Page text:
In The Series Finale, Big Little Lies Reveals All
The TL;DR is basically that girls rule, boys drool.
The finale of Big Little Lies is entitled "You Get What You Need," which worried me: if there's anything I hate hate hate, it's not getting what I want. But despite the song (Ituana's 2006 cover of the Rolling Stones classic plays during the final moments of the series), I did indeed get what I wanted from the finale of the show -- and more.
My pleasure at the finale is burnished by realizing that so many of my theories -- even the ones that I thought were bonkers -- were on the money! I'm not suggesting that I'm some sort of brilliant soothsayer, nor that the show was predictable. Instead, I think this was a cogent gem of a series, one that gave us everything we needed to put it together, but still managed to shock and surprise.
Man, this was good! I'm bummed it's over, so let's prolong things with a little discussion.
Is Joseph kidding me with this "best sex of your life" crap?
Lest we had any doubt that Joseph was a grade-A choad, he launches a nasty attack on Maddy where he says that she must be in love with him, because their affair went on for three months. He follows this by saying that the duration of the liaison must also mean that they were having the best sex of her life.
So, obviously, HAHAHA. On what planet does it mean that if you bang someone for three months you must be in love? I don't even remember the names of some guys I repeatedly hooked up with back in the day, for periods much longer than three months and in an era before texting so we actually had to call each other on land lines or show up in person to troll for a booty call. I wasn't in love with a single one of them, nor were any of them the best sex in my life. They were there. Maybe Maddy kept at it for three months because she hoped you'd eventually get it right, Joseph.
How gratified were you when Ziggy pointed to Max?
Since I've long suspected the twins of being behind Amabella's abuse, I nearly whooped in joy when Ziggy dimed out Max as the bully. And then I felt awful, because Celeste is already dealing with so much (more of that, obviously, in a second), and I knew she'd have to confront this issue, too. It made me feel bad about cracking wise regarding the twins' creepiness (I am pretty sure I've used the nickname "Damien"), because poor Celeste, right?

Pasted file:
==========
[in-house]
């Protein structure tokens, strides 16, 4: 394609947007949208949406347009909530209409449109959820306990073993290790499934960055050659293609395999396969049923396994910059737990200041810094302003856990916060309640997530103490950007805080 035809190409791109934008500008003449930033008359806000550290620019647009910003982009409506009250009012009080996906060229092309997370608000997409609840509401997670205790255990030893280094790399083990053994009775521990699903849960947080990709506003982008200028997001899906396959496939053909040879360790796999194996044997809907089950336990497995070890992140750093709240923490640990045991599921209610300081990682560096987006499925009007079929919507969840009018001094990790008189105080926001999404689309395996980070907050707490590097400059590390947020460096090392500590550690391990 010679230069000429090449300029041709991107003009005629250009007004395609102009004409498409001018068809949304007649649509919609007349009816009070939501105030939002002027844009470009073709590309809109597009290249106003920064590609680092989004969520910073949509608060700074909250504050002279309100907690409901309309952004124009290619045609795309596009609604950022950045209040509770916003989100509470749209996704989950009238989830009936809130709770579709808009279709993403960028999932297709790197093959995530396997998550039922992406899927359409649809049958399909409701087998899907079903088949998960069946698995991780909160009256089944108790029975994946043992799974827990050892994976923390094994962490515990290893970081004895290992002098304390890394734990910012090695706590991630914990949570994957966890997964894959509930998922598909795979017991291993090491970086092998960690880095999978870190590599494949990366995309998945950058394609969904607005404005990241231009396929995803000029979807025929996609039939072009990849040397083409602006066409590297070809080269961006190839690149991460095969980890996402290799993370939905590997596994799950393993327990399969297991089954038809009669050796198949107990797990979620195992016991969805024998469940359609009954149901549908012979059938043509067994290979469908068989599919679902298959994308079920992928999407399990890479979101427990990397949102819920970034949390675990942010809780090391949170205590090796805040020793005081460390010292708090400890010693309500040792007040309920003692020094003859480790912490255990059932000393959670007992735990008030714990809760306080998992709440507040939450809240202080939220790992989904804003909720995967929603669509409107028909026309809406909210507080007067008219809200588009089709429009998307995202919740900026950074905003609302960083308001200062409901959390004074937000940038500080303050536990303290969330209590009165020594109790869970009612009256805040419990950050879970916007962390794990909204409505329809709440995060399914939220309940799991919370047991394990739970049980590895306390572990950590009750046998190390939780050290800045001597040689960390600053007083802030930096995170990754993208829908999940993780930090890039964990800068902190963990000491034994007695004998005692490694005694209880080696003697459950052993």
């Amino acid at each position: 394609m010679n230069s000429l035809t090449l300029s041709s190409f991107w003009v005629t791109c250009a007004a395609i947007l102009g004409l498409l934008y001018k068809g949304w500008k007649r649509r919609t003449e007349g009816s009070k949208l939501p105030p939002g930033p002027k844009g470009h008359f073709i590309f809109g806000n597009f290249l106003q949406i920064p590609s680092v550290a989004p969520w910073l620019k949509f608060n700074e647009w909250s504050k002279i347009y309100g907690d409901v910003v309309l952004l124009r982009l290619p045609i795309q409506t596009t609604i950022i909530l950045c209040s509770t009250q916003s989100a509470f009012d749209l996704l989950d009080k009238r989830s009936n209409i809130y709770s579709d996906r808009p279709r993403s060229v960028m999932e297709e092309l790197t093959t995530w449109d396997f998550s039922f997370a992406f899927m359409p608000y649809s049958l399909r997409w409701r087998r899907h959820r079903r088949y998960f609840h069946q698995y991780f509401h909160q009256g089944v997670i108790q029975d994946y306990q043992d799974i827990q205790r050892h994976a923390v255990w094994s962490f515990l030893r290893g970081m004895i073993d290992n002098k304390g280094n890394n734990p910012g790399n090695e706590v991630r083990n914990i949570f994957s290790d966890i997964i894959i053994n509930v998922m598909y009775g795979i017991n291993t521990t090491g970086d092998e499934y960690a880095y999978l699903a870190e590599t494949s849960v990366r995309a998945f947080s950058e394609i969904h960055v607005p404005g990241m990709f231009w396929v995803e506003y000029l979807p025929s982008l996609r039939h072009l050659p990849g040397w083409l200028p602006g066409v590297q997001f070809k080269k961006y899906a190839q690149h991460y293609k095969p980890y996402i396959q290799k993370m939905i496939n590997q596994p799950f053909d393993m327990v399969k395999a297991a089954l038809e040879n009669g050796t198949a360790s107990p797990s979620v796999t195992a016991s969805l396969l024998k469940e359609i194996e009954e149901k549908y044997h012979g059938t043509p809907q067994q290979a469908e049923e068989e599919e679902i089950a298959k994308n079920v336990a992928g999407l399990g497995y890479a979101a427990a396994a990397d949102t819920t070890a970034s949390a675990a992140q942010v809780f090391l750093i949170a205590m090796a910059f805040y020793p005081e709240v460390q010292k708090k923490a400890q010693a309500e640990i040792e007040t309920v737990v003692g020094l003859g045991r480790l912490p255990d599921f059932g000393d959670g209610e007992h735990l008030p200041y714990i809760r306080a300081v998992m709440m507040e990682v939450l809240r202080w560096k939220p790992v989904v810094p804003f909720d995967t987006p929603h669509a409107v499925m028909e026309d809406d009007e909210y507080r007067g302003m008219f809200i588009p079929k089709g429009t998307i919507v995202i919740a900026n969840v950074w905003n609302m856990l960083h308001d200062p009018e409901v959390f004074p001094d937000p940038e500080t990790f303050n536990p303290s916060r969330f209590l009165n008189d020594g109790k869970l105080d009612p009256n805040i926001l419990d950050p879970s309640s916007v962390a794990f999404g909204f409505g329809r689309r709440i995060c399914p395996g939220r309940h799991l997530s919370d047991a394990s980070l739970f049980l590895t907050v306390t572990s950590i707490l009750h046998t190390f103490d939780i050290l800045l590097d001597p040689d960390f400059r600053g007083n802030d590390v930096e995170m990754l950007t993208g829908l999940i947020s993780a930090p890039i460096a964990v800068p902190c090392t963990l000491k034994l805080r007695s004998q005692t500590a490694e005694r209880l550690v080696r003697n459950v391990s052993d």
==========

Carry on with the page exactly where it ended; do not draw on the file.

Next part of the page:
Celeste takes the news like a champ, though, when she so easily could have lashed out at Jane. Speaking of, I really appreciated that Jane acknowledges Ziggy could easily be lying to deflect blame from himself, or that Ziggy has violence in his DNA...and that's when you see Celeste really start to believe, because she knows that her sons do, too.
That makes Celeste's conversation with Max all the sadder, as you see the wheels in her head turning while she tries to figure out a way to keep her son from developing into Perry 2.0. Sure, she's resolved to leave her husband's home for an apartment that's already furnished better than the one I've lived in for the last twelve years, but would that be enough to end the cycle?
So, Celeste went to IKEA?
What I wouldn't have given to see that. The IKEA Celeste would shop at is also my "home" IKEA, which makes me feel even worse for her. (In fact, I was there last week and check out this Gordon doppelgänger y'all.) First Perry tosses Celeste over that chair, chokes her, and punches her in the gut. Then she has to wind her way through that windowless hellscape, pushing one of those carts that always has a single possessed wheel. And then, the assembly.
Maybe Celeste stayed with Perry for so long because she knew it would come down to this, the dark teatime of the IKEA assembly soul.
Why didn't the show let the actors sing their talent show songs?
If you're reading this, you likely already know that the soundtrack to Big Little Lies dropped, featuring Zoë Kravitz's performance of Elvis Presley's "Don't." Of course, plenty of other yahoos are participating in the talent show portion of fateful Elvis and Audrey fundraiser, too, with Ed singing "The Wonder Of You" and Nathan singing "How's The World Treating You."
But unlike Kravitz (who is, as you know, the fully-grown daughter of music icon Lenny Kravitz and actress Lisa Bonet because this show wants us all to feel very, very old), neither Adam Scott nor James Tupper sings his song. When Ed opens his mouth, the voice of award-winning vocalist Conor O'Brien (aka Villagers) comes out, and landscaper (that's what he does right?) Nathan might consider quitting his day job, since his voice is that of polymath Daniel Agee.
I wonder why the guys got ringers for their vocals? Are both that bad at singing? And if they are, maybe...don't have them sing? It's weird and dissonant to have both of these thus-far believable men suddenly unleash top-40 level facility with the mic, like when a super-hot woman plays a cop and the whole time you're thinking "just go be a model, Officer Hundredpounds!" In my opinion, that was the only misstep of the episode -- and it's hardly a crippling one; it's just...strange.